2. I've finished three novels. One I'd desperately like to re-write, one of these days, despite the fact that I recently realized it's sort of a rewrite of "Battlefield: Earth." Another was a YA urban SF and yet another a mystery-fantasy. I've disliked them all for various reasons, but the last one is currently "with" Baen - but because of its short word count (50k) it'll never be picked up.

    However, I've been thinking about that final fact recently and I'm starting to feel like I can say that I'll never write anything broaching 100k words. Unless, you know, at some point, I do. My interest cannot be kept that long, it seems - both in reading and writing. This would be fine if I wrote mainstream fiction, of course, but in F&SF, that's a problem. And so I've started thinking that maybe, in terms of what I want to pen as a novelist, I ought to start looking at e-pub more seriously - because the big guns don't run without, roughly, 80k. Which I might do, on a good day. But it's more likely I'll do 60-70k for a novel: a nice, tight story with no convolutions.

    Maybe I just don't have the sophistication yet, though. I really ought to finish a novel again - heh.

    Anyhoo. When I wrote a short story backwards, I'd already written short stories forwards and finished them; but doing the backwards-writing helped me see what was missing in them, stuff that I couldn't see was missing, but that I could FEEL was missing. I was then able to correct my forward-writing.

    Also, in regards to pushing-through: I'm not doing that so much anymore. Pushing through, for me, is a dice roll: could be good, or could be awful. Like I said, it's in the endings for me. Just got a personal rejection about a story I squeezed out: "Fantastic, but... What happened around page 5? It all fell apart." Yeah... I pushed through.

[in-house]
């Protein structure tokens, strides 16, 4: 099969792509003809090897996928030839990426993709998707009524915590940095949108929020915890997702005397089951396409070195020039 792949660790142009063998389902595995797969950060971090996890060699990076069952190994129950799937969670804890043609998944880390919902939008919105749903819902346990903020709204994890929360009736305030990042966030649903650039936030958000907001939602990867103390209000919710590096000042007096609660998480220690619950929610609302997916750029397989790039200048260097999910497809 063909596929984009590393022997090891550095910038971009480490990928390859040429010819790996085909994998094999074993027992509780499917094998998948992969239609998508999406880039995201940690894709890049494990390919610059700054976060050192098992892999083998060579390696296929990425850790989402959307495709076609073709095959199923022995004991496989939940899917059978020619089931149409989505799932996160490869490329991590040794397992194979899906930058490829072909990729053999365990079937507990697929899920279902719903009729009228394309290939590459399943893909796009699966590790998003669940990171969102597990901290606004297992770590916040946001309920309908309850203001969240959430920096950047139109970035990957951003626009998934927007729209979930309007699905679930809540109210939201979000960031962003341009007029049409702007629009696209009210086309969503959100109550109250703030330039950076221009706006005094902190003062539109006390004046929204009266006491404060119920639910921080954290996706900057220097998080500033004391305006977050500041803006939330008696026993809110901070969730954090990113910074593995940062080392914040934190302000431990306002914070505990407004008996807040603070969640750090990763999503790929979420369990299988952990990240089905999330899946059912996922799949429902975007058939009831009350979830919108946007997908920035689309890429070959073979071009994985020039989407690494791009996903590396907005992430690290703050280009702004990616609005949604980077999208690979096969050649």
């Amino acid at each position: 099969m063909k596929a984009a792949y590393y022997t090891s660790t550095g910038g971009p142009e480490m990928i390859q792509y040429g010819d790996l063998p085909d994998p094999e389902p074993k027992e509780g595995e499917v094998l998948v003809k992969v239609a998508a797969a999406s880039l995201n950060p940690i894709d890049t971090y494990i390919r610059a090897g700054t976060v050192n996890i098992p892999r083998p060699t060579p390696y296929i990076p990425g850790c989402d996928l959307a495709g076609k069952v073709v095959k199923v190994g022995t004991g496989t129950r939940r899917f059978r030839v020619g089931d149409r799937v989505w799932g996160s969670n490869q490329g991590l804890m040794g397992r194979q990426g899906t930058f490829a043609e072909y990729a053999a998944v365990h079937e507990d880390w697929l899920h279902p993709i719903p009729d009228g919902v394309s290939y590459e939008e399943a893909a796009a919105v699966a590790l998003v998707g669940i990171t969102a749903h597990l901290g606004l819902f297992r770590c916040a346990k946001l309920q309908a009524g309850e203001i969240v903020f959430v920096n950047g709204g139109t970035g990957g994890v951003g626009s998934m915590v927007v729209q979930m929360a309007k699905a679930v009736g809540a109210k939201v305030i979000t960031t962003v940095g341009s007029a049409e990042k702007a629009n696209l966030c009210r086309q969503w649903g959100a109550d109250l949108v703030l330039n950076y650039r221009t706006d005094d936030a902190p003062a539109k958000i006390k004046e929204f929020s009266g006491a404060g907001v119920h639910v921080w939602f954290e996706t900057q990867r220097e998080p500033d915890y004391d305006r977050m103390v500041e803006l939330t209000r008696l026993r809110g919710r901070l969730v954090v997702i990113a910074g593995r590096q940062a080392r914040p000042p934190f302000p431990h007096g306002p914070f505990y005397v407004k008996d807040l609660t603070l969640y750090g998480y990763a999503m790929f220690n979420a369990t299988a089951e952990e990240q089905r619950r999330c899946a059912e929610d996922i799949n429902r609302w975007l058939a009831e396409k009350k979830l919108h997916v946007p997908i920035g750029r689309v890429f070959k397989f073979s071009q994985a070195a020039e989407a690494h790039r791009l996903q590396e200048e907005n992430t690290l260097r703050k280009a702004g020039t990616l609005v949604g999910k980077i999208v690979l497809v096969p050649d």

Thanks for the advice, Jeff. I'm dedicated to finishing a novel SOMEHOW this year and LOVING IT. Haha. I'll keep you posted.

  3. This is a really intriguing system. I don't think I could ever write a story backwards, but it certainly sounds like an interesting way of going about it.
    Good luck finishing the novel, Ben. I think with every book I write I get a period of time where I just want to scrap the whole thing and bury myself in a dumpster... but that's not positive thinking! And even if the book doesn't turn out well, at least it was good practice. (At least that's what I tell myself.)

  4. That's so funny. I'm terrible with short stories, but you seem to be quite good with them. Good luck with the writing!

  5. Finishing the rough draft is always the hardest part for me. After that, I can watch each draft get successively better, which is very encouraging. Good luck!

  6. I feel your pain, and the only two solutions I can propose are the ones I am attempting myself:

    1. Trick yourself by writing serial novels. They can get pretty long, but they feel like short stories...
    2. Scene-by-Scene Outlining. I'm still having trouble with this because it goes against everything I stand for. But it's the pro way, and I should at least be decent at it.

  7. Update: The first chapter, which is to say the last chapter, went really well. I think it's a really great beginning, which is to say it's a great ending.

    Also: David: I've got a few chapters of the Lars Moonrift saga around here somewhere. Picture this: intergalactic space-trucker. One billion two-fours of Interbrew in the hold. And... shenanigans.